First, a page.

Just days ahead of a scheduled EU summit on migration, Prague has announced the launch of a Visegrad group project to strengthen Libyan border protection and improve the plight of refugees in the country. The Czech Republic, which now faces a lawsuit over its failure to take in refugees, is pushing the view that the crisis needs to be resolved outside of Europe.
On the very day that he was appointed prime minister, ANO leader Andrej Babiš was confronted with his first major problem. The European Commission announced it was filing a lawsuit against the Czech Republic, Poland and Hungary for failing to do their duty and take in the allotted number of refugees according to the EC’s redistribution mechanism. Prime Minister Babiš accused his predecessor in office Bohuslav Sobotka of sleeping on the job, in not being more active in Brussels to explain the country’s position and avoid such a situation.
“I have inherited this unfortunate situation and I will now have to convince the European Commission to withdraw the lawsuit, to convince its officials that quotas are not the answer. The solution to this crisis lies outside of Europe and we need to convince other EU member states to back this view.”
According to the news site ihned.cz, the newly elected Czech prime minister will back his arguments with money – and is planning to announce that the Czech Republic will provide 20 million crowns in support of Libya at the EU summit in Brussels, a form of assistance that it has been providing for some time.
Meanwhile, the office of the outgoing government announced on Friday that the Czech Republic together with its partners in the Visegrad Four (Slovakia, Poland and Hungary) is launching a joint project to help strengthen Libyan border protection and improve the plight of the hundreds of thousands of refugees in the country. Outgoing Prime Minister Bohuslav Sobotka wrote that the joint project is one of a number of Czech activities aimed at helping to resolve the migrant crisis.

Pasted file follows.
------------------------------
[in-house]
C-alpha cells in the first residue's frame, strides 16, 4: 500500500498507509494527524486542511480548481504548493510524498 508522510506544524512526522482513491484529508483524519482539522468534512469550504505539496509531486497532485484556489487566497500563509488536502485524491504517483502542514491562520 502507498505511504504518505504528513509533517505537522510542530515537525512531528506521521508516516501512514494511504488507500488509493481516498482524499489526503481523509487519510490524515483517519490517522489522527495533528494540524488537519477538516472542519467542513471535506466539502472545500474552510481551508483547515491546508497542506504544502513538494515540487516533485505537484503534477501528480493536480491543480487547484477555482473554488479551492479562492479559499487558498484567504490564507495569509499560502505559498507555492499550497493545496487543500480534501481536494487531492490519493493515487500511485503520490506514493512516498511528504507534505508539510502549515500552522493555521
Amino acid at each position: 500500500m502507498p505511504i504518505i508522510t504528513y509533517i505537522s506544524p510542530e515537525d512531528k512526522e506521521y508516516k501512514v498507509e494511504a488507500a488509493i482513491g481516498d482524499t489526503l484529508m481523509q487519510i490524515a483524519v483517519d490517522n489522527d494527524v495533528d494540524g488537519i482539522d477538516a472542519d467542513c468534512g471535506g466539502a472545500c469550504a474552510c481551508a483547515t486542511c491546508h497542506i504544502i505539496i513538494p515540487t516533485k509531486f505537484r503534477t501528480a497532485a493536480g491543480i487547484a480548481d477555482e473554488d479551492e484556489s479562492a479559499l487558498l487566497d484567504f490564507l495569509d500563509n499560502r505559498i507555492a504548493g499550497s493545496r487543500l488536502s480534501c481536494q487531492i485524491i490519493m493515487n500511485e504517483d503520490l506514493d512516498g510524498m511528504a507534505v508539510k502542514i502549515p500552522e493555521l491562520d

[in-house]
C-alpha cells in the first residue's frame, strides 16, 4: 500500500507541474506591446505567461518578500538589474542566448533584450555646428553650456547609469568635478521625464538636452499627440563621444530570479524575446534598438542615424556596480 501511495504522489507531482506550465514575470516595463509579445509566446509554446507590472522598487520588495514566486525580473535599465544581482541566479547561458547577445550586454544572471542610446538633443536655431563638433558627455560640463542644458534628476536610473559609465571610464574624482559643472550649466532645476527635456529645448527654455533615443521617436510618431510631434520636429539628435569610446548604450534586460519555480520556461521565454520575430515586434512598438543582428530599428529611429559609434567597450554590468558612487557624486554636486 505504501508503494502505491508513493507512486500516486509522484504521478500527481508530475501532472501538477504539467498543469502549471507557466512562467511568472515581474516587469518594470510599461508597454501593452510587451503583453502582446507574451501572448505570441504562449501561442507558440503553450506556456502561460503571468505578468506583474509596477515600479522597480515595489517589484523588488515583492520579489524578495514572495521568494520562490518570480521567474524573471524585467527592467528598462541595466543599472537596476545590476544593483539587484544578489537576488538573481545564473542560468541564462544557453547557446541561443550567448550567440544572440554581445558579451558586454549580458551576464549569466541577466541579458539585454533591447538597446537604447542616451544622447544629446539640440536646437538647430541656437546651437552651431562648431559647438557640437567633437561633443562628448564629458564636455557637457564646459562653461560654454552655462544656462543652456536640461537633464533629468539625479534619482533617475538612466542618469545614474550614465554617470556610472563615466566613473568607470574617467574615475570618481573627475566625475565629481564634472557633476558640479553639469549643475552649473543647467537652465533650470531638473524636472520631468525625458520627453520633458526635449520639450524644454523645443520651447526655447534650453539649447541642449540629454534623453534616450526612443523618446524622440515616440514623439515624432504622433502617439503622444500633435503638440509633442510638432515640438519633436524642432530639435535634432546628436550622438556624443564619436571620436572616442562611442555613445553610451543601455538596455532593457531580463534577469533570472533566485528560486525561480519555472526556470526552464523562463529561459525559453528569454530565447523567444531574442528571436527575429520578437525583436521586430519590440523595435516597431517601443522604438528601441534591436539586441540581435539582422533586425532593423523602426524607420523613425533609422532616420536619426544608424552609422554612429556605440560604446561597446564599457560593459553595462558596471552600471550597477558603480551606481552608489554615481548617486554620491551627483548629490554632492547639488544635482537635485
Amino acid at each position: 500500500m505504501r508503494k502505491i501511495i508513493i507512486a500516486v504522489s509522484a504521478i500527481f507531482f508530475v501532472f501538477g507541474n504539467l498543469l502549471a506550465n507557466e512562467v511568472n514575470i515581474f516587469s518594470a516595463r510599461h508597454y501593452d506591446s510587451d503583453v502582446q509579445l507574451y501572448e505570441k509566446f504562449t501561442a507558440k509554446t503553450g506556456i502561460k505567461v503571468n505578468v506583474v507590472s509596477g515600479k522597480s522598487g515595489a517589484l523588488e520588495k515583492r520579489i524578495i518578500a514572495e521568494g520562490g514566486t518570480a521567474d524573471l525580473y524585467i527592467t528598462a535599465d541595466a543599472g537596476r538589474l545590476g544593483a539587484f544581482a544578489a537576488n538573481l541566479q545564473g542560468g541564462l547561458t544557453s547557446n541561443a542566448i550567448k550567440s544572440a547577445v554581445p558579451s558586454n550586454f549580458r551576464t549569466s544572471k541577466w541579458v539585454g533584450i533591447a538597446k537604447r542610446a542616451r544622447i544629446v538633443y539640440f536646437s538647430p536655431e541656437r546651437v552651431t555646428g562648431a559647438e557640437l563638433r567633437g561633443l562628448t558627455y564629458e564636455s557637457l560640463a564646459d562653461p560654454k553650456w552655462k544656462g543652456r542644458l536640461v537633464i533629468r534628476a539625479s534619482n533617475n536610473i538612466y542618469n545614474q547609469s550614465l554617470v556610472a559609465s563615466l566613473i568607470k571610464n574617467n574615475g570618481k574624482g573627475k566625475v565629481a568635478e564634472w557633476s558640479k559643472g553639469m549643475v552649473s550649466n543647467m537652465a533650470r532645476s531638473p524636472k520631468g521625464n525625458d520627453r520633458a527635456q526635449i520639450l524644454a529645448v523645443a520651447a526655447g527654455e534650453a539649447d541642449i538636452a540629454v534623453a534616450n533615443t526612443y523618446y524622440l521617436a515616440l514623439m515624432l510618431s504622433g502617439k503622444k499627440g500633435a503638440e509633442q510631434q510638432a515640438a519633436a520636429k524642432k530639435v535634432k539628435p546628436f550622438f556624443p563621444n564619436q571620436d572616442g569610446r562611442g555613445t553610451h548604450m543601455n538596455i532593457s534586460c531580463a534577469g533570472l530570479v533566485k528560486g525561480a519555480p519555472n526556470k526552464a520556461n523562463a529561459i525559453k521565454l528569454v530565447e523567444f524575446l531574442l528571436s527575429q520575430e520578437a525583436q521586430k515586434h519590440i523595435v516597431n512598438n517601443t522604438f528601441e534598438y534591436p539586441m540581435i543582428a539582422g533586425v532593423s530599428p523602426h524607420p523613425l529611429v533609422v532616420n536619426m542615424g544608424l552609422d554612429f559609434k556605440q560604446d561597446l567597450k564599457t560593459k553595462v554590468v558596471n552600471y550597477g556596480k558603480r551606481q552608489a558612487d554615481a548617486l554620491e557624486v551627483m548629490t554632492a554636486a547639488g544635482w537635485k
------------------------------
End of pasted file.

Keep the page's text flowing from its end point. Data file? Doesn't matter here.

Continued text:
The Visegrad group's individual financial contributions will go to the EU Emergency Trust Fund for Africa which was established two years ago in support of African countries of migrant origin and transit. Earlier this year the Czech government approved 25 million crowns in aid of Libyan coast guards who are fighting gangs of people-smugglers off the country’s shores. And recently the Czech Republic launched a joint project with Italy in aid of the Ivory Coast, which should help improve living conditions in the country and help migrants to return home.
The country has also been very active in Jordan where it paid for the electrification of the Zaatari refugee camp, home to some 80,000 refugees. Last year the Czech government sent 40 million crowns to Jordan to finance housing units for some 2,000 refugees and via the governments MEDEVAC aid program Czech doctors have operated on thousands of refugees in need of medical care.
Prime Minister Babiš said the outgoing government had failed to stress the significance and extent of this aid in Brussels and the need for the EU to take a different approach to resolving the migrant crisis, saying he would now have to correct this lapse. Outgoing Interior Minister Milan Chovanec countered that he had made many attempts to do so and wished the new head of cabinet a terse “good luck” in his efforts.